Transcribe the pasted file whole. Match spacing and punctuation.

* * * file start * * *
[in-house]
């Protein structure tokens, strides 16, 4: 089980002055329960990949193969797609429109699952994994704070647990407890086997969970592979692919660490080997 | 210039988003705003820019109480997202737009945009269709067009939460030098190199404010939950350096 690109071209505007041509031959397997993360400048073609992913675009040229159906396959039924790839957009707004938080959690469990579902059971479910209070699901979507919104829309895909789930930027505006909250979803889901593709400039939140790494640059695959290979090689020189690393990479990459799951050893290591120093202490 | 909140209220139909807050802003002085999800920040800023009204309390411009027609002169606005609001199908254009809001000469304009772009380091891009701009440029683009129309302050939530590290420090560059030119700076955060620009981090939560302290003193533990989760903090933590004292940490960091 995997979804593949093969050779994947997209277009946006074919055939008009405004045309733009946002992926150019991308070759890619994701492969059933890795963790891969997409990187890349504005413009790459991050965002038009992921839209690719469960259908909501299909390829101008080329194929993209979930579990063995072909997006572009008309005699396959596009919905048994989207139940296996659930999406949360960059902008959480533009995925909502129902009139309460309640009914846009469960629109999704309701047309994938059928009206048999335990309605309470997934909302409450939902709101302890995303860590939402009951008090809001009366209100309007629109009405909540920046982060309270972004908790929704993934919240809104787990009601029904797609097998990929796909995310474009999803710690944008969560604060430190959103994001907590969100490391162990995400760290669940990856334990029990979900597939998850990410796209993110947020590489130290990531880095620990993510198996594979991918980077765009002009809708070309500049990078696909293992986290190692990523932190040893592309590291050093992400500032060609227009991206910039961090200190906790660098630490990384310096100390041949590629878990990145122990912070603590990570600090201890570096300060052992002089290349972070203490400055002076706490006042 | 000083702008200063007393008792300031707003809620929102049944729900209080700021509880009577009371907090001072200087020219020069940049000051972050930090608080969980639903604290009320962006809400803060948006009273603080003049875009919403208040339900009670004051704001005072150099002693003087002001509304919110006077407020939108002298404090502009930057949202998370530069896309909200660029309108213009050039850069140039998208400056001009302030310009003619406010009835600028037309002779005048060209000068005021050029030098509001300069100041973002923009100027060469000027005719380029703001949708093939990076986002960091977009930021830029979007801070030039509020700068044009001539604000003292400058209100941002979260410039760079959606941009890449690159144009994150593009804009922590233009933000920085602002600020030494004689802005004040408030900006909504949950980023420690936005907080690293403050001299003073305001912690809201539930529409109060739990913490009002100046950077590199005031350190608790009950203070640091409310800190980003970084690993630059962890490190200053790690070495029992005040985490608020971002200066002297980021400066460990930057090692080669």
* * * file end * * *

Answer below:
[in-house]
């Protein structure tokens, strides 16, 4: 089980002055329960990949193969797609429109699952994994704070647990407890086997969970592979692919660490080997 | 210039988003705003820019109480997202737009945009269709067009939460030098190199404010939950350096 690109071209505007041509031959397997993360400048073609992913675009040229159906396959039924790839957009707004938080959690469990579902059971479910209070699901979507919104829309895909789930930027505006909250979803889901593709400039939140790494640059695959290979090689020189690393990479990459799951050893290591120093202490 | 909140209220139909807050802003002085999800920040800023009204309390411009027609002169606005609001199908254009809001000469304009772009380091891009701009440029683009129309302050939530590290420090560059030119700076955060620009981090939560302290003193533990989760903090933590004292940490960091 995997979804593949093969050779994947997209277009946006074919055939008009405004045309733009946002992926150019991308070759890619994701492969059933890795963790891969997409990187890349504005413009790459991050965002038009992921839209690719469960259908909501299909390829101008080329194929993209979930579990063995072909997006572009008309005699396959596009919905048994989207139940296996659930999406949360960059902008959480533009995925909502129902009139309460309640009914846009469960629109999704309701047309994938059928009206048999335990309605309470997934909302409450939902709101302890995303860590939402009951008090809001009366209100309007629109009405909540920046982060309270972004908790929704993934919240809104787990009601029904797609097998990929796909995310474009999803710690944008969560604060430190959103994001907590969100490391162990995400760290669940990856334990029990979900597939998850990410796209993110947020590489130290990531880095620990993510198996594979991918980077765009002009809708070309500049990078696909293992986290190692990523932190040893592309590291050093992400500032060609227009991206910039961090200190906790660098630490990384310096100390041949590629878990990145122990912070603590990570600090201890570096300060052992002089290349972070203490400055002076706490006042 | 000083702008200063007393008792300031707003809620929102049944729900209080700021509880009577009371907090001072200087020219020069940049000051972050930090608080969980639903604290009320962006809400803060948006009273603080003049875009919403208040339900009670004051704001005072150099002693003087002001509304919110006077407020939108002298404090502009930057949202998370530069896309909200660029309108213009050039850069140039998208400056001009302030310009003619406010009835600028037309002779005048060209000068005021050029030098509001300069100041973002923009100027060469000027005719380029703001949708093939990076986002960091977009930021830029979007801070030039509020700068044009001539604000003292400058209100941002979260410039760079959606941009890449690159144009994150593009804009922590233009933000920085602002600020030494004689802005004040408030900006909504949950980023420690936005907080690293403050001299003073305001912690809201539930529409109060739990913490009002100046950077590199005031350190608790009950203070640091409310800190980003970084690993630059962890490190200053790690070495029992005040985490608020971002200066002297980021400066460990930057090692080669």